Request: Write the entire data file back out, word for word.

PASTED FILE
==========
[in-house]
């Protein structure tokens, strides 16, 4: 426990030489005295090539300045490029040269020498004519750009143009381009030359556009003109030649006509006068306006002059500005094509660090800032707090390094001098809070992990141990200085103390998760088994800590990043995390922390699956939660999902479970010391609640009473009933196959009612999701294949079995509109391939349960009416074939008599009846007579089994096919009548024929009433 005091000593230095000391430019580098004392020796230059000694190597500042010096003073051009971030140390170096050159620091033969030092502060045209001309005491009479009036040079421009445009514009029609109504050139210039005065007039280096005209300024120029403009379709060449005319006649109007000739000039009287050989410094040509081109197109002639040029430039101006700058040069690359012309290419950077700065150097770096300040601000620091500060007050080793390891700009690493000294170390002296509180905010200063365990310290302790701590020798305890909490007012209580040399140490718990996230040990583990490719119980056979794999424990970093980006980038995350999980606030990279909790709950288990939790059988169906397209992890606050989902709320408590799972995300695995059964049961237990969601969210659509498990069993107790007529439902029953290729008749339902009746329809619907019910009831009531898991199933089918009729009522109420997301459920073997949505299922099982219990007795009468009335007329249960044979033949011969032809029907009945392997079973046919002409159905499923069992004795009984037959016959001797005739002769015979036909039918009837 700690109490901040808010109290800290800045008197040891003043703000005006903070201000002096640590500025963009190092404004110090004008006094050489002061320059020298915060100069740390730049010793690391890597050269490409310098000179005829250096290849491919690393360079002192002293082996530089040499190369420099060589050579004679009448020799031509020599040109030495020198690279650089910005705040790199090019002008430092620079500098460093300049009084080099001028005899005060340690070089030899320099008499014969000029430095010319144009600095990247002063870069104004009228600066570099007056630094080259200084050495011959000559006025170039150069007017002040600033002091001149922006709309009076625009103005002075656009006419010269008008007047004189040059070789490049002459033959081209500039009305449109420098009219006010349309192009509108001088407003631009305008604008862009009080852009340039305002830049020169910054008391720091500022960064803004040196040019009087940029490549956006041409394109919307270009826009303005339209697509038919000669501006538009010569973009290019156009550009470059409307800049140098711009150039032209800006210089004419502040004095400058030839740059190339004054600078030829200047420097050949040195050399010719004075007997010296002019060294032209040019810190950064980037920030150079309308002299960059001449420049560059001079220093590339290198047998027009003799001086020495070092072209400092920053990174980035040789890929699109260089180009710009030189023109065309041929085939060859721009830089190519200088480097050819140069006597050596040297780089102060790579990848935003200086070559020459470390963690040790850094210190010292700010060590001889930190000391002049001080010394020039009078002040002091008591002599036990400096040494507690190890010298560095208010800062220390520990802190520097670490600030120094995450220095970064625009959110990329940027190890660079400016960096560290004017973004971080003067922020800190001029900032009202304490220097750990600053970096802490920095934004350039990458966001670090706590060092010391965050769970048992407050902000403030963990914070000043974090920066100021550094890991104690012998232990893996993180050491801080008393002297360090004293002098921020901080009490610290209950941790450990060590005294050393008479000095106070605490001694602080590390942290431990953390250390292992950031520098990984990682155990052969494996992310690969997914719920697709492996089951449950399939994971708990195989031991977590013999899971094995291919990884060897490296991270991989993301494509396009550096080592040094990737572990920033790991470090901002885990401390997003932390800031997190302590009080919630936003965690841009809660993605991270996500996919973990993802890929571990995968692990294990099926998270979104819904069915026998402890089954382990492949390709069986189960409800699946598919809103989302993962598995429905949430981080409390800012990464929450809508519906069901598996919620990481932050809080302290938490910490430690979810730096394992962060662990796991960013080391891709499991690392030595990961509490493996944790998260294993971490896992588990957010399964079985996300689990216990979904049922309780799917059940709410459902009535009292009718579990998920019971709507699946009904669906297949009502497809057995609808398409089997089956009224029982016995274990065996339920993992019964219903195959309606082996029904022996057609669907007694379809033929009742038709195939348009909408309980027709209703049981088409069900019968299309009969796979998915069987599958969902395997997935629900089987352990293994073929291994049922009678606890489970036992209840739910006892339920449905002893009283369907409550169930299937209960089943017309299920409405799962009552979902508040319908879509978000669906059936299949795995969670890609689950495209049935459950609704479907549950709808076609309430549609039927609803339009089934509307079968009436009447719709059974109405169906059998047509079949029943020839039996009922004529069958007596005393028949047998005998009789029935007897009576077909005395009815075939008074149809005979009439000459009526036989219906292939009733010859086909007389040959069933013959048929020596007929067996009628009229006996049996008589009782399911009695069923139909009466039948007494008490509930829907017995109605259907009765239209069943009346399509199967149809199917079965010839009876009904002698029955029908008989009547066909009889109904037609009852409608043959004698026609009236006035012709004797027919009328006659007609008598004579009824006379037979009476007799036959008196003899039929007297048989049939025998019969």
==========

[in-house]
């Protein structure tokens, strides 16, 4: 426990030489005295090539300045490029040269020498004519750009143009381009030359556009003109030649006509006068306006002059500005094509660090800032707090390094001098809070992990141990200085103390998760088994800590990043995390922390699956939660999902479970010391609640009473009933196959009612999701294949079995509109391939349960009416074939008599009846007579089994096919009548024929009433 005091000593230095000391430019580098004392020796230059000694190597500042010096003073051009971030140390170096050159620091033969030092502060045209001309005491009479009036040079421009445009514009029609109504050139210039005065007039280096005209300024120029403009379709060449005319006649109007000739000039009287050989410094040509081109197109002639040029430039101006700058040069690359012309290419950077700065150097770096300040601000620091500060007050080793390891700009690493000294170390002296509180905010200063365990310290302790701590020798305890909490007012209580040399140490718990996230040990583990490719119980056979794999424990970093980006980038995350999980606030990279909790709950288990939790059988169906397209992890606050989902709320408590799972995300695995059964049961237990969601969210659509498990069993107790007529439902029953290729008749339902009746329809619907019910009831009531898991199933089918009729009522109420997301459920073997949505299922099982219990007795009468009335007329249960044979033949011969032809029907009945392997079973046919002409159905499923069992004795009984037959016959001797005739002769015979036909039918009837 700690109490901040808010109290800290800045008197040891003043703000005006903070201000002096640590500025963009190092404004110090004008006094050489002061320059020298915060100069740390730049010793690391890597050269490409310098000179005829250096290849491919690393360079002192002293082996530089040499190369420099060589050579004679009448020799031509020599040109030495020198690279650089910005705040790199090019002008430092620079500098460093300049009084080099001028005899005060340690070089030899320099008499014969000029430095010319144009600095990247002063870069104004009228600066570099007056630094080259200084050495011959000559006025170039150069007017002040600033002091001149922006709309009076625009103005002075656009006419010269008008007047004189040059070789490049002459033959081209500039009305449109420098009219006010349309192009509108001088407003631009305008604008862009009080852009340039305002830049020169910054008391720091500022960064803004040196040019009087940029490549956006041409394109919307270009826009303005339209697509038919000669501006538009010569973009290019156009550009470059409307800049140098711009150039032209800006210089004419502040004095400058030839740059190339004054600078030829200047420097050949040195050399010719004075007997010296002019060294032209040019810190950064980037920030150079309308002299960059001449420049560059001079220093590339290198047998027009003799001086020495070092072209400092920053990174980035040789890929699109260089180009710009030189023109065309041929085939060859721009830089190519200088480097050819140069006597050596040297780089102060790579990848935003200086070559020459470390963690040790850094210190010292700010060590001889930190000391002049001080010394020039009078002040002091008591002599036990400096040494507690190890010298560095208010800062220390520990802190520097670490600030120094995450220095970064625009959110990329940027190890660079400016960096560290004017973004971080003067922020800190001029900032009202304490220097750990600053970096802490920095934004350039990458966001670090706590060092010391965050769970048992407050902000403030963990914070000043974090920066100021550094890991104690012998232990893996993180050491801080008393002297360090004293002098921020901080009490610290209950941790450990060590005294050393008479000095106070605490001694602080590390942290431990953390250390292992950031520098990984990682155990052969494996992310690969997914719920697709492996089951449950399939994971708990195989031991977590013999899971094995291919990884060897490296991270991989993301494509396009550096080592040094990737572990920033790991470090901002885990401390997003932390800031997190302590009080919630936003965690841009809660993605991270996500996919973990993802890929571990995968692990294990099926998270979104819904069915026998402890089954382990492949390709069986189960409800699946598919809103989302993962598995429905949430981080409390800012990464929450809508519906069901598996919620990481932050809080302290938490910490430690979810730096394992962060662990796991960013080391891709499991690392030595990961509490493996944790998260294993971490896992588990957010399964079985996300689990216990979904049922309780799917059940709410459902009535009292009718579990998920019971709507699946009904669906297949009502497809057995609808398409089997089956009224029982016995274990065996339920993992019964219903195959309606082996029904022996057609669907007694379809033929009742038709195939348009909408309980027709209703049981088409069900019968299309009969796979998915069987599958969902395997997935629900089987352990293994073929291994049922009678606890489970036992209840739910006892339920449905002893009283369907409550169930299937209960089943017309299920409405799962009552979902508040319908879509978000669906059936299949795995969670890609689950495209049935459950609704479907549950709808076609309430549609039927609803339009089934509307079968009436009447719709059974109405169906059998047509079949029943020839039996009922004529069958007596005393028949047998005998009789029935007897009576077909005395009815075939008074149809005979009439000459009526036989219906292939009733010859086909007389040959069933013959048929020596007929067996009628009229006996049996008589009782399911009695069923139909009466039948007494008490509930829907017995109605259907009765239209069943009346399509199967149809199917079965010839009876009904002698029955029908008989009547066909009889109904037609009852409608043959004698026609009236006035012709004797027919009328006659007609008598004579009824006379037979009476007799036959008196003899039929007297048989049939025998019969």